Professor H Sama Nwana, partner at Cenerva and a technology and telecommunications expert, was recently asked to participate at a workshop organised by the Collaboration on International ICT Policy for East and Southern Africa (CIPESA).
This workshop focused in on the impact of digital taxation on digital rights in Africa, sharing perspectives from platform operators, national and regional regulatory bodies, tax authorities, and policy makers.
Participants looked at issues around good digital taxation practices and the impact of taxation on users and national ecosystems.
Professor Nwana explained to the attendees how digital taxes in various forms are not only regressive, they disenfranchise poor and marginalised groups such as women and young people.
“If you apply a flat tax, it is going to affect the less privileged and people who need the internet the most, such as women in rural areas. The social media tax in Uganda impacted some of the poorer provinces more than people in urban areas such as the capital Kampala,” he explained.
Countries that have implemented digital taxes have seen a subsequent reduction in internet use and usage, resulting in lower government revenue.
“This is paradoxical because when you try to drive up your tax revenue by putting up more taxes onto the system, people stop using data services to transact or carry out other businesses such as agriculture and financial services,” said Nwana.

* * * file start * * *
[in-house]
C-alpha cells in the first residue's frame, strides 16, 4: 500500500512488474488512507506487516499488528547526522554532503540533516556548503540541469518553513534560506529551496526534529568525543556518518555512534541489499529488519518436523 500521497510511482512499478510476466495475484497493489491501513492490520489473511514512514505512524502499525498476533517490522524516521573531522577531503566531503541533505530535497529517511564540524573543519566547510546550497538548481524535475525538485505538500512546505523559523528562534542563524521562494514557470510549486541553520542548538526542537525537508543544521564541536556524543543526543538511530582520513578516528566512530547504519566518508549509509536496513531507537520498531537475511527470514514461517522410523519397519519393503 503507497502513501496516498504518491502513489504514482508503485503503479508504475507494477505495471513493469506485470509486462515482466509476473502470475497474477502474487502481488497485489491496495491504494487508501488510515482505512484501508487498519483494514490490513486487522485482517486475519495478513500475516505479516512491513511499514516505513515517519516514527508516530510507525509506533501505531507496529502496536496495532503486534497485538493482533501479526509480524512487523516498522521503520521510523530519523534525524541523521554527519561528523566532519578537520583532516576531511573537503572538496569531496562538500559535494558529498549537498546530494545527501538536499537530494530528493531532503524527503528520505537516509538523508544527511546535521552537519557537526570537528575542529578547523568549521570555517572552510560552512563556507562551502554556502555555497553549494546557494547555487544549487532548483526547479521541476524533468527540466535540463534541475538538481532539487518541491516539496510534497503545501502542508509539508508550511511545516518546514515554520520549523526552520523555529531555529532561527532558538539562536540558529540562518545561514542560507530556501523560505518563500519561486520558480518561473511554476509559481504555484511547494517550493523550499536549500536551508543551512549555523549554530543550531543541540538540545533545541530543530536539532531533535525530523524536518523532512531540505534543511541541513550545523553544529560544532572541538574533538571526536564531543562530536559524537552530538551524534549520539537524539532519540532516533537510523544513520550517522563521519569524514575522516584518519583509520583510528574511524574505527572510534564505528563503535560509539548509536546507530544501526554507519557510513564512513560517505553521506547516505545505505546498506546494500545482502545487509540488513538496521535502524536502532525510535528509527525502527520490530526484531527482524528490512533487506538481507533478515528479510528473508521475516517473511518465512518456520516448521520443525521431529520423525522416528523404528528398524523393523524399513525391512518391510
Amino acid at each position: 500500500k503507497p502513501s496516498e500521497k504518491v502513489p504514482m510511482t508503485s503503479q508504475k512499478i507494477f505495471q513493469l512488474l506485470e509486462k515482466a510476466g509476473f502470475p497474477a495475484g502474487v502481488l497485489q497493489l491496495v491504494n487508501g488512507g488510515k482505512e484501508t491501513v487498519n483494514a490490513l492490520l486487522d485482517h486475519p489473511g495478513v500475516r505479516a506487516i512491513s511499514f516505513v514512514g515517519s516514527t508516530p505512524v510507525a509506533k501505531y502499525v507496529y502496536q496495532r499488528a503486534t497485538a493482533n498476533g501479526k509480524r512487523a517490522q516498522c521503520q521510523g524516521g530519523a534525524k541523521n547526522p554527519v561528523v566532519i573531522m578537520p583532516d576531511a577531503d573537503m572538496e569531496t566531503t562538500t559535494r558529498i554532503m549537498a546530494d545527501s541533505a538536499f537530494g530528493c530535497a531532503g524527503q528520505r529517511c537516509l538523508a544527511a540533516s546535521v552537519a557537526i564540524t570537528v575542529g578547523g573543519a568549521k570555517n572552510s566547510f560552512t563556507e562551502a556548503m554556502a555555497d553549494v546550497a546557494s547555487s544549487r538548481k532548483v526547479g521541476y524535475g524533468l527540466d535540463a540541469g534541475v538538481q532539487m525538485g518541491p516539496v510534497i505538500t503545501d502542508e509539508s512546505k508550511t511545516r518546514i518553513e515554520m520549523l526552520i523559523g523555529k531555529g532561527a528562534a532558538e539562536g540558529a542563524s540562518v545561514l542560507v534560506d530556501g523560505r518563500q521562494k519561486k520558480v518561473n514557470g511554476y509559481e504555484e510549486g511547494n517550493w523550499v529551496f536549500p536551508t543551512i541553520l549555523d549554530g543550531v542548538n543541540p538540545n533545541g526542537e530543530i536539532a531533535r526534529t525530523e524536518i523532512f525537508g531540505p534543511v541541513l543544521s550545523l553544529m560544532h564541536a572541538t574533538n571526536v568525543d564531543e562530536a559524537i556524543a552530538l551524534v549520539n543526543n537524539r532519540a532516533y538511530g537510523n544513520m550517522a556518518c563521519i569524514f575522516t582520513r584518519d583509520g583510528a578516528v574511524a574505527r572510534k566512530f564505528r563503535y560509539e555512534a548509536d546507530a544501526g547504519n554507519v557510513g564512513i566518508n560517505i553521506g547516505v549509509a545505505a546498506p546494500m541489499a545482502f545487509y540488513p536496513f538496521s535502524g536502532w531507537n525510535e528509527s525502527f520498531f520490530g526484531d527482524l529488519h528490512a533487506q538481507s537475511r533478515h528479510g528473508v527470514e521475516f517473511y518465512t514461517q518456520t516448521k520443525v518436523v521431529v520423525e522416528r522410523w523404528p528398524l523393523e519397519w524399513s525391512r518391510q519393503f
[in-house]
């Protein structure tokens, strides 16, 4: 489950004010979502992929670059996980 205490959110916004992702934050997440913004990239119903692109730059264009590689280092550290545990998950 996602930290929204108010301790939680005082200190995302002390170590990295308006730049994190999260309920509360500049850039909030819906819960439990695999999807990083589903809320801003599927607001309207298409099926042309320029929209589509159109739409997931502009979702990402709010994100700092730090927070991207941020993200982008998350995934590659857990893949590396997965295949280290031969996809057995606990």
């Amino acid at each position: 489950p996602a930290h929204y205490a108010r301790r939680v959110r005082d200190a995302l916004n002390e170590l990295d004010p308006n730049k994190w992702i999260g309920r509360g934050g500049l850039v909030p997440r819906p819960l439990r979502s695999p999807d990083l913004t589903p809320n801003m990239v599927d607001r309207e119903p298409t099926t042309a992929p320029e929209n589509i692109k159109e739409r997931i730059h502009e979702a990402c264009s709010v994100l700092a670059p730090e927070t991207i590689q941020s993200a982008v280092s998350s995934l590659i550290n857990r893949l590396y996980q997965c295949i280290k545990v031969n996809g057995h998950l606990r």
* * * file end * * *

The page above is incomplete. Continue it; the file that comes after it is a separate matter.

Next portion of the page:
Across Africa, the Information and Communications Technology (ICT) sector is growing. And governments are looking to this market as a source of new revenue.
The introduction of digital taxes in Uganda was featured as a case study in the workshop. A tax on social media use, introduced in 2018, lead to rapidly falling internet subscriptions and failed as a source of government revenue. This was scrapped in 2021 and replaced with a tax on internet data. While too early to see the effects of this, it is anticipated to have a continued affect on internet access.
In general, there appears to be no agreement among stakeholders on digital tax regulations, with lobbyists, economists, technologists, and innovators clashing with tax agencies and communications regulators over how to support economic growth while accelerating digital transformation and protecting digital rights.
Prof. Nwana explained how research shows that for every 10% increase in mobile broadband penetration, there is an increase of between 0.82 to 1.4% in Gross Domestic Product (GDP) of developing countries in Africa.
“Why do we want to forego this growth by increasing taxes which drops the number of people using broadband data services, which clearly adds significant value and GDP growth to our economy?”
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